“After the ship review, the Supreme Commander-in-Chief and the head of the military department debarked P-344 on the Admiralty Embankment and climbed the podium set up on Senate Square. Along the stands on the Admiralty Embankment sailors carried the parade’s symbol — the unfurled cloth of the St. George ensign of ship-of-the-line ‘Azov.’ It was first to receive it for heroic actions in the Battle of Navarino on 20 October 1827. However the banner didn’t look old. Who would allow taking a 290-year-old(2) relic from the Naval Museum where it’s kept? This supposition was confirmed when they didn’t have time to get the flag to the Admiralty building but it fluttered happily in the wind over the cupola of its Western Tower. This means there were two copies of the relic at a minimum.”

“Then speeches, greetings, and congratulations suited to the occasion were made. Parade crews on foot proceeded in a solemn march in front of the stands. And then came time for the most spectacular part of the event — the procession of ships on the Neva. It was really magnificent.”

“Roiling the waves, the numerous ‘Grachonok’ type anti-sabotage boats and ‘Raptor’ type patrol boats quickly went first. This ‘crowd’ was managed thanks to the fact that for a month or longer before this these boats went to the northern capital not only from the Baltic, but also from the Black and Caspian Seas, and also from the Northern Fleet. By the by, Il-38N anti-submarine aircraft, which came from the Far East, participated in the aerial part of the Main Parade.”

“Minesweepers, missile and assault boats, small missile and anti-submarine ships — the majority still of Soviet construction — followed the small boats. Frigate ‘Admiral Makarov,’ corvette ‘Stoykiy,’ large assault ship ‘Minsk’ and diesel-electric submarine (DEPL) ‘Dmitrov,’ that is 2nd rank ships, the last two of which are again an inheritance of the Soviet era, and a frigate still not in the navy’s inventory remained at their mooring buoys.”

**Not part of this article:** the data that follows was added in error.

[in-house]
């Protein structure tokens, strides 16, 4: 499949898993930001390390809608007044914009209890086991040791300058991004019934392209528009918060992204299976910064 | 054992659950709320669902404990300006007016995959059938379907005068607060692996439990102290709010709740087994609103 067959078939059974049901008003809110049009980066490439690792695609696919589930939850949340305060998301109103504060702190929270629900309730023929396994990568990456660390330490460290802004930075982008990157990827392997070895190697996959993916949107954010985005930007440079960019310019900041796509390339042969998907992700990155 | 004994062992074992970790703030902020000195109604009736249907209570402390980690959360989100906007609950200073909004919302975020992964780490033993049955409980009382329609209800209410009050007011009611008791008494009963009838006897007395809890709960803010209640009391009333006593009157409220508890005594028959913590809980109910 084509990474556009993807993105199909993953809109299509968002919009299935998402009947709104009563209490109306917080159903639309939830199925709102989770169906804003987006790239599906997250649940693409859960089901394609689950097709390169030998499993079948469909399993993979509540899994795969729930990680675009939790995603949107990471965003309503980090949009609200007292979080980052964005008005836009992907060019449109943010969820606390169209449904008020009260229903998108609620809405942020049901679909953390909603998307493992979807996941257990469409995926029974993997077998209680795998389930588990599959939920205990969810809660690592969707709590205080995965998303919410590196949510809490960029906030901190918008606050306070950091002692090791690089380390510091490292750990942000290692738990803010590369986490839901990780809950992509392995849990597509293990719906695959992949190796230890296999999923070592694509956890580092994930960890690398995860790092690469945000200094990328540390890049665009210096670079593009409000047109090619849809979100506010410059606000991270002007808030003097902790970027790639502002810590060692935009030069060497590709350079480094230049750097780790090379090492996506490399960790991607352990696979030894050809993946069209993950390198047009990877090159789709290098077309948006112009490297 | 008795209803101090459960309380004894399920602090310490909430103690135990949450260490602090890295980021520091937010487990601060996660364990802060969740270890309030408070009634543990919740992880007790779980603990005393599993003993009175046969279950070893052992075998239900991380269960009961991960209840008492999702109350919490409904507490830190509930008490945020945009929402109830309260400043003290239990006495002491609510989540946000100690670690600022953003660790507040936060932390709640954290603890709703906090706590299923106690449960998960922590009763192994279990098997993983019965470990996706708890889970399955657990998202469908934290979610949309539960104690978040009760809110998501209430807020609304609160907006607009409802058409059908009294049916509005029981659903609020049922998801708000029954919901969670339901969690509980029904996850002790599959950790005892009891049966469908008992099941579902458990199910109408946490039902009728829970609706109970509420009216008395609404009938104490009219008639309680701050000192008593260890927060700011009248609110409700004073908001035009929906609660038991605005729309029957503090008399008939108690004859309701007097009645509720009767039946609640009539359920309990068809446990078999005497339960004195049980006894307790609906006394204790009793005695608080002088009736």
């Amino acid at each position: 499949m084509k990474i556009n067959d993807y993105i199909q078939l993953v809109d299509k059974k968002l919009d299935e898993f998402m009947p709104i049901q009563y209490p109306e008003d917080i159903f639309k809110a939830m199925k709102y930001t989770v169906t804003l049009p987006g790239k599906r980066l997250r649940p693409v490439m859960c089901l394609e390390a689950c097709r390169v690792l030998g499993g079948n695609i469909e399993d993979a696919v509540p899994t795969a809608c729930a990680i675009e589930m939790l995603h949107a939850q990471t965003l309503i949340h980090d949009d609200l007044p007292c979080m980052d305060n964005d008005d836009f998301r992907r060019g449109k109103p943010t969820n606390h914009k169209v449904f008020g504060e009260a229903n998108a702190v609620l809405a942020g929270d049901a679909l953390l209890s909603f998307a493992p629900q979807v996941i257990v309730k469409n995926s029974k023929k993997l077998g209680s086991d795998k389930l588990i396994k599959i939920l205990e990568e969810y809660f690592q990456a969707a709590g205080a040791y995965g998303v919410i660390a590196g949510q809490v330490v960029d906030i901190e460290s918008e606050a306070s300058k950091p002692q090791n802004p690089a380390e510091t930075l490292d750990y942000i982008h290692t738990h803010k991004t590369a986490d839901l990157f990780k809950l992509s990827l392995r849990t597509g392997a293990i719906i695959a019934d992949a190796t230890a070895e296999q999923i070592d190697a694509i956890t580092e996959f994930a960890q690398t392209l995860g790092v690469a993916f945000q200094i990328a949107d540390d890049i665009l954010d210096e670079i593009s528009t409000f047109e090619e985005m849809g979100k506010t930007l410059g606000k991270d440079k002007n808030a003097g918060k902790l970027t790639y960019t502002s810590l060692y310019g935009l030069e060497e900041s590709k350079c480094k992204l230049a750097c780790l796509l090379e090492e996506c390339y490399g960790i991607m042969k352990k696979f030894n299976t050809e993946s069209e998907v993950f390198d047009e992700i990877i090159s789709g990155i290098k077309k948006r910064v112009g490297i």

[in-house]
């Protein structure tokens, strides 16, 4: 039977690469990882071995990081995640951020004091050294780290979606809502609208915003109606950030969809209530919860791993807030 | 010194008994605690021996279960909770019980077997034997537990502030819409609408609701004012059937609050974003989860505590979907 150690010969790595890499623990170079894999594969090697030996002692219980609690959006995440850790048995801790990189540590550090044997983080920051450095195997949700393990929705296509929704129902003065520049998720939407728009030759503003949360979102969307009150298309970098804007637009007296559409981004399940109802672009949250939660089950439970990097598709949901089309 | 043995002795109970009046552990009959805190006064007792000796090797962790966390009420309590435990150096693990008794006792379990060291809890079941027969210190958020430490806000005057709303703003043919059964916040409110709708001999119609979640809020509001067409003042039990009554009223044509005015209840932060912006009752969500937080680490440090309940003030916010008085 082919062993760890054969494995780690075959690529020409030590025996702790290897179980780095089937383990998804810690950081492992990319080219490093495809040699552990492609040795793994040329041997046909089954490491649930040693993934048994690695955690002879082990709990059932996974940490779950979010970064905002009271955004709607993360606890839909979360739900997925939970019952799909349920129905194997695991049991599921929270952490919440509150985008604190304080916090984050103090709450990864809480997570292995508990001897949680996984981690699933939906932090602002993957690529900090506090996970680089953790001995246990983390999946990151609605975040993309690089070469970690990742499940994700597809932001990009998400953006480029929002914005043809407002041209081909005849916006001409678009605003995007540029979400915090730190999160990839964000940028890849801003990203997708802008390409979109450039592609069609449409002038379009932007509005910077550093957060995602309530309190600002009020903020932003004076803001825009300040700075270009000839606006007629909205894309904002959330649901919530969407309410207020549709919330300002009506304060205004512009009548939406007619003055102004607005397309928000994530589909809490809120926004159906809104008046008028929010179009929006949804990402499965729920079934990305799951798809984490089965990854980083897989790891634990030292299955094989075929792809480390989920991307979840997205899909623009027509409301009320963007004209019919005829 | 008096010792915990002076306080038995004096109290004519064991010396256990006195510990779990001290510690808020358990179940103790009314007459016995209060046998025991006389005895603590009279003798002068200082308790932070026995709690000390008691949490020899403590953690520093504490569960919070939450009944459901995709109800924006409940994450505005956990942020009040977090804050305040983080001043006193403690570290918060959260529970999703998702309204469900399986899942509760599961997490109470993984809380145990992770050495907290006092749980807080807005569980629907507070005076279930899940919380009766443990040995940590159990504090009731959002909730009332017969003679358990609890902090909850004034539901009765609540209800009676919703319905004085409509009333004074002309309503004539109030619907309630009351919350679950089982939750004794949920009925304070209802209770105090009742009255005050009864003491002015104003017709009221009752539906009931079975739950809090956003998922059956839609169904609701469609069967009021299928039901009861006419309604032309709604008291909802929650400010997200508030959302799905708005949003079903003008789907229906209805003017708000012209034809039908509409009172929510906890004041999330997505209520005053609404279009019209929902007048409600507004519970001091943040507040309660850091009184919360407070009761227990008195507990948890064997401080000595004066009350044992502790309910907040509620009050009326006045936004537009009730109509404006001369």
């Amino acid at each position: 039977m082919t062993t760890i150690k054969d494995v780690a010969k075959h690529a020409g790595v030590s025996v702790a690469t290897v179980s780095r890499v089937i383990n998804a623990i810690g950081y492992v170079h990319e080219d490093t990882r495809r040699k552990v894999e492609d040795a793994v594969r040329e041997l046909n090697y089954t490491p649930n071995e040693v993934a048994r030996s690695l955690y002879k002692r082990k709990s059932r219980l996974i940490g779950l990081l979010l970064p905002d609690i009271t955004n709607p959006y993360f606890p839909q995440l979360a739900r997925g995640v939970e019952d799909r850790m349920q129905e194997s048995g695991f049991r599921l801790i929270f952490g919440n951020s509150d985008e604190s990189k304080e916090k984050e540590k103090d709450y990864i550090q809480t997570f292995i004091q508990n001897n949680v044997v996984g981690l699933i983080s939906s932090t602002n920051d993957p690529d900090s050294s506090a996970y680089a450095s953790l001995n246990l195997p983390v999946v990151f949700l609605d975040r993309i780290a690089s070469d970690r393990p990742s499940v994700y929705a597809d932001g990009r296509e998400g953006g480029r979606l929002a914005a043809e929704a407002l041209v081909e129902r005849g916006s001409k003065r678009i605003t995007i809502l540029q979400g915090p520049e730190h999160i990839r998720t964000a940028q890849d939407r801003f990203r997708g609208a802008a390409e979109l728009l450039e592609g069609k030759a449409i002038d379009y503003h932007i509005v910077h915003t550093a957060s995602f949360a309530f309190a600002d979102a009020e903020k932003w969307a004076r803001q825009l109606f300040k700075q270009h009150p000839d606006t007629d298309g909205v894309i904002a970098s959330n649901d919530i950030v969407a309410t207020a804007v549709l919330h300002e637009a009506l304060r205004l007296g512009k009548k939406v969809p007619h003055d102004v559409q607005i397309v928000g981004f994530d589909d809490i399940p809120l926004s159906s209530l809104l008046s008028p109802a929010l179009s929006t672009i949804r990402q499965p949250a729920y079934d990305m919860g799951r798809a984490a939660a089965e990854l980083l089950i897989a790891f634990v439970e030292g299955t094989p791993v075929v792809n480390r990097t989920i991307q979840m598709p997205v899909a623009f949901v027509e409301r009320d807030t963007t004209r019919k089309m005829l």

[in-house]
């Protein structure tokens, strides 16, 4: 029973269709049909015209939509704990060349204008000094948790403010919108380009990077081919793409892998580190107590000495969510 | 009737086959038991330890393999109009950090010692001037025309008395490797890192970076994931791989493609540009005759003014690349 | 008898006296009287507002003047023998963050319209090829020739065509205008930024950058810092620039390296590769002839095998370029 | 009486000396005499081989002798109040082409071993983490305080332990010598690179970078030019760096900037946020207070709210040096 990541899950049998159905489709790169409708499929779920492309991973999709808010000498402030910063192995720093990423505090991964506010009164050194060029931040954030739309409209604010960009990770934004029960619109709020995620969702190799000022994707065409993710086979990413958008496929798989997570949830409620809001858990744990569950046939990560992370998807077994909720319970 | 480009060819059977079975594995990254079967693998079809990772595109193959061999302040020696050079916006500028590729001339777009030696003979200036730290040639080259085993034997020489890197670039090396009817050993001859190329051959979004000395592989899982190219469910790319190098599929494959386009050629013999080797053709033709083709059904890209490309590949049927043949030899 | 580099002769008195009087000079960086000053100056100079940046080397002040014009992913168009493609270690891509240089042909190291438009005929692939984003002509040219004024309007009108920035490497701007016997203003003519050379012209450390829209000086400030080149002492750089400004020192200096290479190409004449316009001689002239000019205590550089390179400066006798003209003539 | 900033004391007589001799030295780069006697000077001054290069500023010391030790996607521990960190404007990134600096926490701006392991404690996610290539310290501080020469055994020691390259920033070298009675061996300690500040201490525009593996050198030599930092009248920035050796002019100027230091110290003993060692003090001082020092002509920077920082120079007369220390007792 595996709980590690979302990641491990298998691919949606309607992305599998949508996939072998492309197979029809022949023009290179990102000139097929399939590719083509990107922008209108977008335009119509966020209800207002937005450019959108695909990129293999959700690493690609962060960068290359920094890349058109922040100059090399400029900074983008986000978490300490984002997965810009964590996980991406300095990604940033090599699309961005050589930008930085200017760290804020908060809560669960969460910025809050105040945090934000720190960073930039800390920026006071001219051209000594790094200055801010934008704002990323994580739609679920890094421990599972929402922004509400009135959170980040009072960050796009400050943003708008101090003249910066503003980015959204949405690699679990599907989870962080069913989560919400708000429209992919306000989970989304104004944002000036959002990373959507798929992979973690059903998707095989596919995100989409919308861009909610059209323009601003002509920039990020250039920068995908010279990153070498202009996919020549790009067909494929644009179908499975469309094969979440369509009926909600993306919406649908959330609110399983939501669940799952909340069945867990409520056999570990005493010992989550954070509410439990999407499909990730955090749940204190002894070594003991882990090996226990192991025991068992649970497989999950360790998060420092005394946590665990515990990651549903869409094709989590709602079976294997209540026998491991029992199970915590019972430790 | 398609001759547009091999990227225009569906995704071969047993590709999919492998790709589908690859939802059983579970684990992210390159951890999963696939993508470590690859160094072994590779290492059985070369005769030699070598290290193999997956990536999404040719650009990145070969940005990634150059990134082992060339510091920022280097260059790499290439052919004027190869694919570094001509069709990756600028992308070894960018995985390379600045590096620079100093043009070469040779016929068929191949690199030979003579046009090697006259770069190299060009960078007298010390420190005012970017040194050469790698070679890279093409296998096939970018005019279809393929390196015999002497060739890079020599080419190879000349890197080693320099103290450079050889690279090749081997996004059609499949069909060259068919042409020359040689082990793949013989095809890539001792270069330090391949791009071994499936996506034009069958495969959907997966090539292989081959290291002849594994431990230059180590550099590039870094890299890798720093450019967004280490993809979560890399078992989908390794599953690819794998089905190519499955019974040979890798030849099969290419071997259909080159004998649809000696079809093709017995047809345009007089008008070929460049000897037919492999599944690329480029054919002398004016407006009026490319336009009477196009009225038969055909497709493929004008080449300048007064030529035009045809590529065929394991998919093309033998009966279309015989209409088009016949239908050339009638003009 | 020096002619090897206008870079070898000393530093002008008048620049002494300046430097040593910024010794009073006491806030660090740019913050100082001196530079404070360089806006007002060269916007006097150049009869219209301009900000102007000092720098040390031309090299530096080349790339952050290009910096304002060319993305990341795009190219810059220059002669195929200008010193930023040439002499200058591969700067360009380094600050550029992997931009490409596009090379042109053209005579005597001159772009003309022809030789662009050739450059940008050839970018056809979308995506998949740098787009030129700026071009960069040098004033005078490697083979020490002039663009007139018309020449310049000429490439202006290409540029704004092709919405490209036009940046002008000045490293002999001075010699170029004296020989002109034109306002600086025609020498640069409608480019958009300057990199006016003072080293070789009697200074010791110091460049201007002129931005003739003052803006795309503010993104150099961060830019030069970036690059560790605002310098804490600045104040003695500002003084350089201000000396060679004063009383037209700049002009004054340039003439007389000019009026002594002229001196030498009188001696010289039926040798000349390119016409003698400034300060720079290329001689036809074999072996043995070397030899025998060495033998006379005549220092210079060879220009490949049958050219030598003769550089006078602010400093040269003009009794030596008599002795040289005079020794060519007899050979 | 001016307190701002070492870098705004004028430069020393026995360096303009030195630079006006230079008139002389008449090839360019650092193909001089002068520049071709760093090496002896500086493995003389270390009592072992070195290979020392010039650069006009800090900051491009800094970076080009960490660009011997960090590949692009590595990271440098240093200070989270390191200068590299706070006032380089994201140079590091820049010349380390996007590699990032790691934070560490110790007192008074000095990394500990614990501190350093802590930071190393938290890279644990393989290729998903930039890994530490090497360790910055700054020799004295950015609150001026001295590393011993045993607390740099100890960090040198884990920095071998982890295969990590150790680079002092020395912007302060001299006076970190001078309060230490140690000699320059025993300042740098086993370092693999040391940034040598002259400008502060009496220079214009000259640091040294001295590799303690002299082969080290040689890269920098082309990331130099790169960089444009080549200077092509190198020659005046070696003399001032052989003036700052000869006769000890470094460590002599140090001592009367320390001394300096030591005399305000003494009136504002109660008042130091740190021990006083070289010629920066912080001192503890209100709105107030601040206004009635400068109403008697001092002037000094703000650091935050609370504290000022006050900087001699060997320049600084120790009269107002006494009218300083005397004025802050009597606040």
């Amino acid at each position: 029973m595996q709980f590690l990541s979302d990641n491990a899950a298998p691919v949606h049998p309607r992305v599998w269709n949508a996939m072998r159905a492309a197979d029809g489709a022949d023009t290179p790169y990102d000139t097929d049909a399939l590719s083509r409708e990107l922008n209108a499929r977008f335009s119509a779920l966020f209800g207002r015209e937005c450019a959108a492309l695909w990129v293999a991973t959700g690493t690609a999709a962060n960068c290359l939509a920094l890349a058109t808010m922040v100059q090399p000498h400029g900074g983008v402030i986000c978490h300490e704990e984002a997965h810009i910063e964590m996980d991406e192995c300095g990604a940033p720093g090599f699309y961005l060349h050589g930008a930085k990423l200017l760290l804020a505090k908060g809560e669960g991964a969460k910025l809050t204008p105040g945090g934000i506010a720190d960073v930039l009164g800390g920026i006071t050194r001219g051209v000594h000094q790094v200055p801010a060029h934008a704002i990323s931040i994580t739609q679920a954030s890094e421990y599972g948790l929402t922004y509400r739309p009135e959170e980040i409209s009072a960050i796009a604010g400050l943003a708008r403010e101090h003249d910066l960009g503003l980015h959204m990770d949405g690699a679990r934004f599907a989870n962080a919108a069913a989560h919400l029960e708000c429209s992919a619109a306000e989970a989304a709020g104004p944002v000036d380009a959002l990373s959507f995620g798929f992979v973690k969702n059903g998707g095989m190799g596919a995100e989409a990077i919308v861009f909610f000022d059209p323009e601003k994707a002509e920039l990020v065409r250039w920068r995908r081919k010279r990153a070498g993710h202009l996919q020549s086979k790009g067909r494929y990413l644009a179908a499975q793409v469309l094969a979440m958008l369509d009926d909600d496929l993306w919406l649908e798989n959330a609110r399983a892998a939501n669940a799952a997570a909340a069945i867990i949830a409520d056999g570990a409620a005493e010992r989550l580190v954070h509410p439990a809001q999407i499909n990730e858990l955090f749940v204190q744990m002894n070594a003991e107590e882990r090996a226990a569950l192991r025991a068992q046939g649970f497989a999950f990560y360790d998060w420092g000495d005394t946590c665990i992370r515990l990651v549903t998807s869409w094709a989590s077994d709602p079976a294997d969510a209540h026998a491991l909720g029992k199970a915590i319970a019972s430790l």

“Then the not less impressive second Kronshtadt part took place. Logically, the Supreme Commander-in-Chief, Minister of Defense and those accompanying them should have gotten on helicopters and flown to the island which you could practically reach out and touch. But it went more simply: they lowered a huge screen on which they broadcast from Kronshtadt. They could have done the same thing without leaving Moscow. In fact, until the mid-1950s naval parades took place in the capital. Torpedo boats, large and small sub chasers and even small submarines lined up in the channel along the embankment of the Central Park of Culture and Leisure named for Gorkiy, that is opposite the current National Defense Command and Control Center of the RF. To arrange a boat parade wouldn’t be hard even now. It would be possible to conduct simultaneous broadcasts on a big screen not only from Kronshtadt, but also from Baltiysk, Sevastopol, Novorossiysk, Severomorsk and Astrakhan. And to show the holiday salute and illuminated ships from Vladivostok.”

“But let’s return to the Kronshtadt part of the parade.”

“Mainly large 1st and 2nd rank ships and submarines took part in it. The line ahead formation stretched for several miles. Missile cruiser ‘Marshal Ustinov,’ which finished a five-year repair in December of last year [2016], large anti-submarine ship ‘Vice-Admiral Kulakov’ and DEPL ‘Vladikavkaz’ represented the Northern Fleet. Large assault ship ‘Aleksandr Shabalin,’ MPKs [small anti-submarine ships] ‘Zelenodolsk’ and ‘Kazanets’ were delegates of the Baltic Fleet. The latest project 06363 DEPLs ‘Velikiy Novgorod’ and ‘Kolpino,’ later glorified for delivering massed precision strikes on terrorist facilities in Syria were then only still being prepared to transfer to the Black Sea.”